I'll try to come up with some bash code for making a nfs connection between unRAID and another linux (or a second unRAID) machine. 

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I'll try to come up with some bash code for making a nfs connection between unRAID and another linux (or a second unRAID) machine.

 

I am trying to connect to the same USB thumb drive (on the unRAID server) from a Dune player via NFS and from a Win7 machine via SMB.  I have the process to use from the Dune, but don't have the ability to share the USB thumb drive on unRAID via NFS and SMB.  As noted above it would probably make the most sense for it not to bein the array so was looking at Snap.  I am not familiar with "bash code" so not sure whatit would door how it works.

 

If it can accomplish this, your help is most appreciated.  Thanks for your time either way.

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Why do you need NFS?

 

Not easy to explain briefly but will give it a shot.  I have to back up and explain how this application works.

 

I have a Dune player that I use to access my movies / music stored on my unRAID sever, and am about to add a second player.  I use a program called Zappiti to create a Jukebox database to surf the video collection.  It basically creates a GUI using the movie graphics to surf the collection.  Right now the database is stored on a thumb drive attached to the dune, but when I add a second (and eventually 3rd) player, it is much better to keep the database centrally located so I don't have to update it in multiple locations.

 

So I want to store this fairly large database on a shared drive.  I really don't want the long hesitation to access it when a conventional drive wakes up, so solid state media makes the most sense.  I only need about 16GB of space available for it and would prefer not to lose a hard drive bay, so that brings me to a USB thumb drive.  Since the software can recreate the database in about 20 minutes, I really don't need it inside the array.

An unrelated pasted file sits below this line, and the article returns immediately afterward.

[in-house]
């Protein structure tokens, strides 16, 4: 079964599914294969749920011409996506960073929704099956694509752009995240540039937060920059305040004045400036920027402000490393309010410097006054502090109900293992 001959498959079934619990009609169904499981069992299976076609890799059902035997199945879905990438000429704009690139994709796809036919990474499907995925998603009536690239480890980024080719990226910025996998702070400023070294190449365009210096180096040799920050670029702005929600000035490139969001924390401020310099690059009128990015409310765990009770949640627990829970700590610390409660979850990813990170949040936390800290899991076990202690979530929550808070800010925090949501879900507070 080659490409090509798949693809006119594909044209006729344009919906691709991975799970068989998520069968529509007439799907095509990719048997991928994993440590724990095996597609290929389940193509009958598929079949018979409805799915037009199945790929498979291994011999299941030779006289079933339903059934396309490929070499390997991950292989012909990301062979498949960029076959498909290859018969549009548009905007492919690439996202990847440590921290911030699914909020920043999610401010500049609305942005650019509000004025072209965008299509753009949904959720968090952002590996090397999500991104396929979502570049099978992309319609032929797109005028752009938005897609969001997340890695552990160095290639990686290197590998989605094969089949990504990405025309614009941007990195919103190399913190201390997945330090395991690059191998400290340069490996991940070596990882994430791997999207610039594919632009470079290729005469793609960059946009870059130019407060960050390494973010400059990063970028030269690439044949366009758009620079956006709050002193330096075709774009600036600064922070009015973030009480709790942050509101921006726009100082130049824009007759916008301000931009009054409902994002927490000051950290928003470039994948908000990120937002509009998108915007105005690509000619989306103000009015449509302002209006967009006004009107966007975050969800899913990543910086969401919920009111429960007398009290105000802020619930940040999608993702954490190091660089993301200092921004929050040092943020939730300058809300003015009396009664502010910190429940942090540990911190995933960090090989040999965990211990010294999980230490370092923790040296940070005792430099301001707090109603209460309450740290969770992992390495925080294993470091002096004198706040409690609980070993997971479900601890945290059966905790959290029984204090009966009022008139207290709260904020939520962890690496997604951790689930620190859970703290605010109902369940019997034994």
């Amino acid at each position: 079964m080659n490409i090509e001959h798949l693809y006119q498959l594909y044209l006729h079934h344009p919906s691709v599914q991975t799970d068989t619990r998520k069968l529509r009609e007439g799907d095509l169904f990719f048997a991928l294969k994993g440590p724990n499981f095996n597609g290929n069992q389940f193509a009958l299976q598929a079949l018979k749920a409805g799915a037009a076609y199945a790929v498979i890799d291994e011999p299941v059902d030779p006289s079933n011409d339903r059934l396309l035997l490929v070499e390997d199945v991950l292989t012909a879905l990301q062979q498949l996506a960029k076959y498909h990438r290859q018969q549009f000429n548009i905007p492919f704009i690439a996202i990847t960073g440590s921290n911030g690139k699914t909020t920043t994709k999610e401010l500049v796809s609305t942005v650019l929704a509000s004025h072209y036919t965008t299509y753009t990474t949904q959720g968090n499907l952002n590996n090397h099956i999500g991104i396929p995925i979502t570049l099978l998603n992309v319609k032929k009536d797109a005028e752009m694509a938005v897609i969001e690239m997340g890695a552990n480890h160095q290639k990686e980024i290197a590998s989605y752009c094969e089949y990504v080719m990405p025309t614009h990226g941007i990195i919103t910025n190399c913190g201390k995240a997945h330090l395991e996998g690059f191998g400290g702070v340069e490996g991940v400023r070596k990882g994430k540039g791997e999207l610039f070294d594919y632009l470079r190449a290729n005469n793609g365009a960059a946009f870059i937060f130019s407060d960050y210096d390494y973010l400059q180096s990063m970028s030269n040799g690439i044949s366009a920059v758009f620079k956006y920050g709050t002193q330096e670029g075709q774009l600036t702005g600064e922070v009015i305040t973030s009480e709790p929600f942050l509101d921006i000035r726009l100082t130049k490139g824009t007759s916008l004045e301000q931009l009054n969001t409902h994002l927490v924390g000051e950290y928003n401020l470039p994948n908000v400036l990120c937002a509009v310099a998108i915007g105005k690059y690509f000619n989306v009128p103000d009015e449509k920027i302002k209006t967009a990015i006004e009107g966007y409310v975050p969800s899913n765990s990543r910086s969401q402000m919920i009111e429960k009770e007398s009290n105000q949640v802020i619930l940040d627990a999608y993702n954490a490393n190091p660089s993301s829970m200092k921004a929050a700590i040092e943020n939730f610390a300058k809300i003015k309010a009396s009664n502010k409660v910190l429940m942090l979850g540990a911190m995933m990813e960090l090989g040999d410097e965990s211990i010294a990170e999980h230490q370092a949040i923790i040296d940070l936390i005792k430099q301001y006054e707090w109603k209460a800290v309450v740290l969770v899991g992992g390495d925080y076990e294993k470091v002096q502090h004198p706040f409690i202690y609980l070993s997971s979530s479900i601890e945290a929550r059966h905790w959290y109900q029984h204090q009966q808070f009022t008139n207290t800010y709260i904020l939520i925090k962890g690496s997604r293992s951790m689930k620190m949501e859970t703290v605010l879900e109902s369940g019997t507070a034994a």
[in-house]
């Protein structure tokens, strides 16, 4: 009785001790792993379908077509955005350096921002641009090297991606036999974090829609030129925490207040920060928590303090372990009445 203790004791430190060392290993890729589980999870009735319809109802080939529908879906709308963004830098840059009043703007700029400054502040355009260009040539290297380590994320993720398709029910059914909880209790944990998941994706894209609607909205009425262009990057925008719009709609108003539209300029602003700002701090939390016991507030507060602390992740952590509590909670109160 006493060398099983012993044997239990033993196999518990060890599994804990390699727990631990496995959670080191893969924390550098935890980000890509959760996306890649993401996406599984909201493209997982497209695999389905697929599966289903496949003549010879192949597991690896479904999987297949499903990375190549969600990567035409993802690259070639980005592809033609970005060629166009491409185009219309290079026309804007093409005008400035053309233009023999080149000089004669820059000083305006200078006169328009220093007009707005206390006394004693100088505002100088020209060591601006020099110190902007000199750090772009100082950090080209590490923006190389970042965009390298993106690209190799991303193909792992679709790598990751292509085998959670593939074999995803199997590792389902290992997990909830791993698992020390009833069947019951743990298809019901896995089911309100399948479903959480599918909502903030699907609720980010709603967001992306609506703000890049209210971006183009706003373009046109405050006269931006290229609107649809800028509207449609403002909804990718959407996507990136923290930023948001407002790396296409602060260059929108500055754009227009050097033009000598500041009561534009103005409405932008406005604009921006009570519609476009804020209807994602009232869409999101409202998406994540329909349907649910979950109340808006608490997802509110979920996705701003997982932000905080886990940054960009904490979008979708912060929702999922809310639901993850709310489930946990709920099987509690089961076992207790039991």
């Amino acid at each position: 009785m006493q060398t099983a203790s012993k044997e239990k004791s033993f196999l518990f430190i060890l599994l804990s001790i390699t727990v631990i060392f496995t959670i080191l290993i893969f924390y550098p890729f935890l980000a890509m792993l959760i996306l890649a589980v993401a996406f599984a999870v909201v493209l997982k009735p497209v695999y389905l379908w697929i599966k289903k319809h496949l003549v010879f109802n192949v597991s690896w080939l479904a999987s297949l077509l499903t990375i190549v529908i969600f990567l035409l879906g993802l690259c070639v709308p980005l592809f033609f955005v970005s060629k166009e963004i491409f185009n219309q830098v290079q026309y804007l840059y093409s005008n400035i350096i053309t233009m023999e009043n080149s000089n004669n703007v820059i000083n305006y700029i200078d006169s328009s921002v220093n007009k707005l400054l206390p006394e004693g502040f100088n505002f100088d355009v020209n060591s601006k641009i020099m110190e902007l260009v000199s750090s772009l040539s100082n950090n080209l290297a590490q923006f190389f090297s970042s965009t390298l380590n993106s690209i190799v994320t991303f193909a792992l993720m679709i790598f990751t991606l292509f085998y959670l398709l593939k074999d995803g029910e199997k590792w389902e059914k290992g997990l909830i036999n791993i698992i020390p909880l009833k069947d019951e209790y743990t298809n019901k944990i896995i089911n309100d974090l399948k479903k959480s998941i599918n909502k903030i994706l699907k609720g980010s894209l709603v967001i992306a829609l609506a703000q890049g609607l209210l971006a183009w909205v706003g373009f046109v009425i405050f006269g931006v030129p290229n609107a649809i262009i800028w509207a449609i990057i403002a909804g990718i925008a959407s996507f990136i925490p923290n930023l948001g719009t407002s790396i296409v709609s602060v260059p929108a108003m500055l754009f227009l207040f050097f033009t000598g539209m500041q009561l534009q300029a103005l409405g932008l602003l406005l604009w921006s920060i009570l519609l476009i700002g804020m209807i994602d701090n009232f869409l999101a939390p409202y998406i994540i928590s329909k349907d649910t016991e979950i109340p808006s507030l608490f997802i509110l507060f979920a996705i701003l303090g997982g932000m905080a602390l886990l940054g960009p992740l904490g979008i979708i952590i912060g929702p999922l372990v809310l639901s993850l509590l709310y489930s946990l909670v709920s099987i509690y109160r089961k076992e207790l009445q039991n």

So now to answer the question about NFS.  You can only open one SMB share at a time on any given machine. So i cant have the database on one share and then open media from a different share when the database is already open.  The obvious fix for this is to have the database inside the same share name as the media.  However my media is in 2 different shares (one for tv shows and one for movies) so there would always Be one that doesn't work.  This was a lack of foresight on my part when I built my unRAID server, but never the less I am here.  I could change how the shares are structured so they both come out of a common Media share.  However, one shortcoming of Zappiti is that if you change a share name at all, it has to complete re-scrape that part of the collection.  While most of that is automated, grouping them together is largely manual.  This would take many hours, probably over a few days.  Re-scraping is completely different than just recreating the database.  Scraping looks at each media file and lines it up with a large database of movies and graphics onthe net.  It's very similar to what windows media player does when it catalogs your music collection. All of this is really about me trying to find an alternative to re-scraping the collection.  You can open the database in an NFS share, and then be free to open the media in any SMB share out there.  However, then I need to be able to access the database from the Win7 machine to keep it updated as new media is added.  So the same spot needs to be accessed via SMB and NFS.

 

So that was probably more info than you wanted, but I am not sure how else to answer it.